Math games can also exercise your problem-solving skills. You stimulate the more analytical part of the brain by using word or math games. An example: “John is half the age he will be when he is 60 years old than he was six years before he was half the age he is now. How old will John be when he is twice as old ten years after being half the age he is today?”
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11. Play video games.
It has long been said that video games are for those who suffer from intellectual laziness. However, new research has shown that playing video games can improve thinking skills such as spatial awareness, reasoning and memory. Nevertheless, not all video games are created equal. Although individual shooting games can improve your spatial reasoning, they are not as effective as others in developing problem-solving skills.
Play something that forces you to think strategically or analytically. Try a puzzle game such as Tetris. You may also prefer a role-playing game or a strategy game. In this case, a game such as Civilization or Sim City may be more suitable for you.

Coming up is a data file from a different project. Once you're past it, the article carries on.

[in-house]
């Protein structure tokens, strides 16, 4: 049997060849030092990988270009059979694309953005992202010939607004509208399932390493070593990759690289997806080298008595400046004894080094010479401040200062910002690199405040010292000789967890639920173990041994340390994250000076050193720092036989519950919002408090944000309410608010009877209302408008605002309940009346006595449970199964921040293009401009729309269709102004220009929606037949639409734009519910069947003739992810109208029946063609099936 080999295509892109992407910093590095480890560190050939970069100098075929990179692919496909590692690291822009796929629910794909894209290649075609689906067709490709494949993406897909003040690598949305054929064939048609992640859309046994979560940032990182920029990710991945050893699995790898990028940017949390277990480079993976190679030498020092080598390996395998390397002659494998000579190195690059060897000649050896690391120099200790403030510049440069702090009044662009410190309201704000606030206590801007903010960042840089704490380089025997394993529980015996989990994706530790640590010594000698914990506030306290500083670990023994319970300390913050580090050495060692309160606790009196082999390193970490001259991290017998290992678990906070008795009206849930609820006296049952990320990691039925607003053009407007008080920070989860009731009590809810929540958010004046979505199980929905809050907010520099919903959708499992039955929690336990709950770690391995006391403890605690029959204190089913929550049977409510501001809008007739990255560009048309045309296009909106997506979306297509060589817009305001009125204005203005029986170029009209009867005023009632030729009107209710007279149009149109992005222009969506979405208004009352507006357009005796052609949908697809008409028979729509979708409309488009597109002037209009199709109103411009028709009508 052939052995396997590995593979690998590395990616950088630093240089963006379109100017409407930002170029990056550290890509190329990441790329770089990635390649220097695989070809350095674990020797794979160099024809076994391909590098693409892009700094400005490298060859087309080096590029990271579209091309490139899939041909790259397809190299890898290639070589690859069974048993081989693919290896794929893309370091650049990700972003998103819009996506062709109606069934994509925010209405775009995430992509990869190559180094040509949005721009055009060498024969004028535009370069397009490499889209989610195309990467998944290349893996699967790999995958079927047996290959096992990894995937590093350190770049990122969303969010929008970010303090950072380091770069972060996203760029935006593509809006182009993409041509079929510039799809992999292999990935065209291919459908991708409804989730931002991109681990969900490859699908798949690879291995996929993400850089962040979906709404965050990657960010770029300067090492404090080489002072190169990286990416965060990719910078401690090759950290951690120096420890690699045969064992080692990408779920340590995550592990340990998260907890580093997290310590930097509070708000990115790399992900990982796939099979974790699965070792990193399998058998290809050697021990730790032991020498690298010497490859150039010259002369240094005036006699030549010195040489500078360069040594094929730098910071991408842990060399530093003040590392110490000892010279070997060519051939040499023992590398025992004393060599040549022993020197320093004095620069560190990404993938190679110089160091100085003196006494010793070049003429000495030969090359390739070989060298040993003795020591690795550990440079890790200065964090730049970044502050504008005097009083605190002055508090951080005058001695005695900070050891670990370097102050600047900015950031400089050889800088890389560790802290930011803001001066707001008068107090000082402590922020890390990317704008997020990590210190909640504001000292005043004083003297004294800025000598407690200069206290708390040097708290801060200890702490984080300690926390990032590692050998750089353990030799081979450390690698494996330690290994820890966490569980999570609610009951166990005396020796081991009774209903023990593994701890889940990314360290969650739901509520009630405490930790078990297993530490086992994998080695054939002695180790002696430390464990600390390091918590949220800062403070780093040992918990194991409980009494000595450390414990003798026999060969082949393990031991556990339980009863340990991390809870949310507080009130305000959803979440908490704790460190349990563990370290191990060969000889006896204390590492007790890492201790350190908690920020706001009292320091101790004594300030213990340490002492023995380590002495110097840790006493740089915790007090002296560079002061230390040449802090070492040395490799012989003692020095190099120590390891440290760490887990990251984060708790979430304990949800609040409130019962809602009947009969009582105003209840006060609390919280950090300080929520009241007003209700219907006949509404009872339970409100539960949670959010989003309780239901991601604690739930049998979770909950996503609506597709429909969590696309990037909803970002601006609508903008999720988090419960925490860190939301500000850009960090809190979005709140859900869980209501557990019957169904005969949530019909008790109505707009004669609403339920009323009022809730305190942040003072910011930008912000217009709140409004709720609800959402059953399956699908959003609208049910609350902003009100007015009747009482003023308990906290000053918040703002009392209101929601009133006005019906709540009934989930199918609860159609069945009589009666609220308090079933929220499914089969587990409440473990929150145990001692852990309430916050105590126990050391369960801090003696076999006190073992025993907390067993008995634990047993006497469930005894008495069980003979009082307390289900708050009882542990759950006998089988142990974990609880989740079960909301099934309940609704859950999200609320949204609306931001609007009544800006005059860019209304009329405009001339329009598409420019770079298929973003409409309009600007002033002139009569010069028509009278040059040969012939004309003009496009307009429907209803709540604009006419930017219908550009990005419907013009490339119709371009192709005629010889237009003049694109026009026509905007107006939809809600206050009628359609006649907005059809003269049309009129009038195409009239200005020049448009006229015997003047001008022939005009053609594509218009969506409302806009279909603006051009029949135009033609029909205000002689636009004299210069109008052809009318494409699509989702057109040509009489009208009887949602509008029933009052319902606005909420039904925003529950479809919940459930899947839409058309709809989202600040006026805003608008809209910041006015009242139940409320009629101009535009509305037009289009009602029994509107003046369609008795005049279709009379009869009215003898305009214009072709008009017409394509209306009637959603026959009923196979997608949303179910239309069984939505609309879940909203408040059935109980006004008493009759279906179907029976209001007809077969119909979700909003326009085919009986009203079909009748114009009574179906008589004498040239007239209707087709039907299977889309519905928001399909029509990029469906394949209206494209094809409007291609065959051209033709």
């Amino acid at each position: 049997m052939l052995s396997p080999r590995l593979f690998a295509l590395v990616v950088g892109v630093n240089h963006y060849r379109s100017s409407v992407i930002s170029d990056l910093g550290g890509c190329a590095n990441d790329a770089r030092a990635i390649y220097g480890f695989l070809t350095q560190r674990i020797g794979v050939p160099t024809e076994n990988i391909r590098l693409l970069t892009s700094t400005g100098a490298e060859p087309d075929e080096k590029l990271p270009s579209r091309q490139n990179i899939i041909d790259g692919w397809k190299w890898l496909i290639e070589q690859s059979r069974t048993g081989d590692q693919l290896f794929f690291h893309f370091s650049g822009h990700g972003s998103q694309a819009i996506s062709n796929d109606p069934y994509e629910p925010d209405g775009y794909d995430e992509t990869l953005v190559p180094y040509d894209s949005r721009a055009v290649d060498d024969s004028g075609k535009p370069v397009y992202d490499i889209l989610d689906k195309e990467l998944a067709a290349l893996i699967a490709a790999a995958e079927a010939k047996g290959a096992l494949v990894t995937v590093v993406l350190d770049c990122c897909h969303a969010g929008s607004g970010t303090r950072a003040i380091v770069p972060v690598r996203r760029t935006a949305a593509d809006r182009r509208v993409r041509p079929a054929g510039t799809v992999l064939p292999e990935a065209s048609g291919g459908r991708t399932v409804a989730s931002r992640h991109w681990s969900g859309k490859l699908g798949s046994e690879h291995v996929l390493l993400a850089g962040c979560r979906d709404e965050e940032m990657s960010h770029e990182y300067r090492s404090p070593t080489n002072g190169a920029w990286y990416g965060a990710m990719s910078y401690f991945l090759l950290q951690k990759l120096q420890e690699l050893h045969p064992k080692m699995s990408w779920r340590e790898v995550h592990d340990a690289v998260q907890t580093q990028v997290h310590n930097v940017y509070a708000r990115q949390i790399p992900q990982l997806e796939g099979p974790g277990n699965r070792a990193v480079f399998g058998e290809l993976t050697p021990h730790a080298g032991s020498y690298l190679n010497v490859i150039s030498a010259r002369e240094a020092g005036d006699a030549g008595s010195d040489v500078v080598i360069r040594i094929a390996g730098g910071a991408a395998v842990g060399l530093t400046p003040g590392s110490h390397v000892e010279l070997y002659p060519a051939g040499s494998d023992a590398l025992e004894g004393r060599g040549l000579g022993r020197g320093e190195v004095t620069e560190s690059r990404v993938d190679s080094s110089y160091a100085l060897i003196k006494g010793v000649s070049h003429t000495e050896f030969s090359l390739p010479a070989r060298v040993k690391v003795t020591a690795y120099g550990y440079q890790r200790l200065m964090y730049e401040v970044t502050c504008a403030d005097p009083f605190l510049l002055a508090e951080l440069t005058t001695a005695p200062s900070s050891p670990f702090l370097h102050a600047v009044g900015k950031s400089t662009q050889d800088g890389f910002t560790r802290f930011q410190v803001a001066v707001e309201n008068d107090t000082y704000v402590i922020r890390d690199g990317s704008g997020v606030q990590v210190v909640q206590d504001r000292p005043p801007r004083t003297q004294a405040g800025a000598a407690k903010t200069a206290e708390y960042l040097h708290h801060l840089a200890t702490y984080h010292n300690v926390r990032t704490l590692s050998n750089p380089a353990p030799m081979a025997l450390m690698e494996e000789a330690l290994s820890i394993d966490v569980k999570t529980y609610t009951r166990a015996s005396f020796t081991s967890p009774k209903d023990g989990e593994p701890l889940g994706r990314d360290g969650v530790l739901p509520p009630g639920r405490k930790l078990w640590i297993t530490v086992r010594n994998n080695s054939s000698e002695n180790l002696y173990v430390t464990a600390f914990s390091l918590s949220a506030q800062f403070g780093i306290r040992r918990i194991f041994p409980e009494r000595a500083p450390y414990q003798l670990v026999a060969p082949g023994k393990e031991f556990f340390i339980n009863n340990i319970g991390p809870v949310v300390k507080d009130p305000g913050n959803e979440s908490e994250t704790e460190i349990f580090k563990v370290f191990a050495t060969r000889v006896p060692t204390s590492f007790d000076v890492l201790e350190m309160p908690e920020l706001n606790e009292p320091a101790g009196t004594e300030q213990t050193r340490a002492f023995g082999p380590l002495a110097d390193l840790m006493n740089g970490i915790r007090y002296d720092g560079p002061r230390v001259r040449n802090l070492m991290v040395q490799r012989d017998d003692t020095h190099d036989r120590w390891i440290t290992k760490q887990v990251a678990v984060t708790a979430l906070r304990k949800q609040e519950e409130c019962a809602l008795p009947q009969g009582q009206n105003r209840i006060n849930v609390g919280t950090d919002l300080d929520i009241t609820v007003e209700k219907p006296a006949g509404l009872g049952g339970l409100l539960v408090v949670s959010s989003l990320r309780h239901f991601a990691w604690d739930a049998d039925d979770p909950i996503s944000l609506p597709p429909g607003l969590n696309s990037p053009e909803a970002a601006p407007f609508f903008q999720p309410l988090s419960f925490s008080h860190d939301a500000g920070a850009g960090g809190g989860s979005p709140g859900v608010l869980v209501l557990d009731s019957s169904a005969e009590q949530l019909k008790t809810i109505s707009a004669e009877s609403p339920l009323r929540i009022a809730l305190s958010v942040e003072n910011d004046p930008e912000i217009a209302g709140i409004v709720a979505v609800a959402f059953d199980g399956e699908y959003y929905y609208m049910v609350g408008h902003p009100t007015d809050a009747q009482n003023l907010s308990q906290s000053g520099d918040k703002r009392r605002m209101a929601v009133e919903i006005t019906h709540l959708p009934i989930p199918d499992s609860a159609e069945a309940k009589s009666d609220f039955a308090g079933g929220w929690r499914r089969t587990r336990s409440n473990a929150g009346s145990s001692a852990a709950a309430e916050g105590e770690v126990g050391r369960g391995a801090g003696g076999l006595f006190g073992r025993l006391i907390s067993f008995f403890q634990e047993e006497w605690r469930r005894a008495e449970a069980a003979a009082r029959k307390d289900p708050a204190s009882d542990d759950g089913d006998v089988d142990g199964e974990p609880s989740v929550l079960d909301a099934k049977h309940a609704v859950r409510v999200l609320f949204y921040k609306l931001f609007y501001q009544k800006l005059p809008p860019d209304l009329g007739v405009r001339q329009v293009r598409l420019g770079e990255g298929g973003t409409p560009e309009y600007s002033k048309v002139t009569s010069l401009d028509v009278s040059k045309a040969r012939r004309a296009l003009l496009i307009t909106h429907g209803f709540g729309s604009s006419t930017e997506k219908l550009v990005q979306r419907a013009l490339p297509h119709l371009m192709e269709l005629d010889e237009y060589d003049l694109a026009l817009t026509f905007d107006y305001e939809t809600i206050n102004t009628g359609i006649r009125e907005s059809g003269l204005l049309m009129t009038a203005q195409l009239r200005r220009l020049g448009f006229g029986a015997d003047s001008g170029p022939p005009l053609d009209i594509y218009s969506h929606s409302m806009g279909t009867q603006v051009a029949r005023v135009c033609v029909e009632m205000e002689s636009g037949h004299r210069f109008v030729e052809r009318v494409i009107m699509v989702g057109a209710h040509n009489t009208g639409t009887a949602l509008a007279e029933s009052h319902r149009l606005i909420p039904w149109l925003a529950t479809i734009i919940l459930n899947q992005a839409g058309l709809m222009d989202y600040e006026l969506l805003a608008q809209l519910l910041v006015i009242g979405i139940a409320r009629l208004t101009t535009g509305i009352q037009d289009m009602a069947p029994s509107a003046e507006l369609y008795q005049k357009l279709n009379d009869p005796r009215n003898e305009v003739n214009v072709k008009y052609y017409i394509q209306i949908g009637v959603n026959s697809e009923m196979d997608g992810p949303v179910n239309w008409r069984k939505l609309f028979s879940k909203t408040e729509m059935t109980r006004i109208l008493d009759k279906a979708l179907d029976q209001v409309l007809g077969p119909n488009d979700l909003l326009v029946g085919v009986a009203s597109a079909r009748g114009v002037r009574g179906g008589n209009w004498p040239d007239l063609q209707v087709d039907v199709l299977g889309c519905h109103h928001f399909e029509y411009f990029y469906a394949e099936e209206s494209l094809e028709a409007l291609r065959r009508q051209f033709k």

12. Find a hobby.
A hobby is another way to continue to improve your problem-solving skills. Choose something that either involves active problem solving or stimulates the corresponding parts of the brain. Start by learning a foreign language, for example. Language functions are handled in both hemispheres of the brain. You will therefore stimulate the areas that control analysis as well as reasoning and problem-solving skills when you learn a foreign language.
Online web design, software programming, puzzles, Sudoku and chess will also force you to think strategically and systematically. Any of these activities will improve your overall problem-solving ability.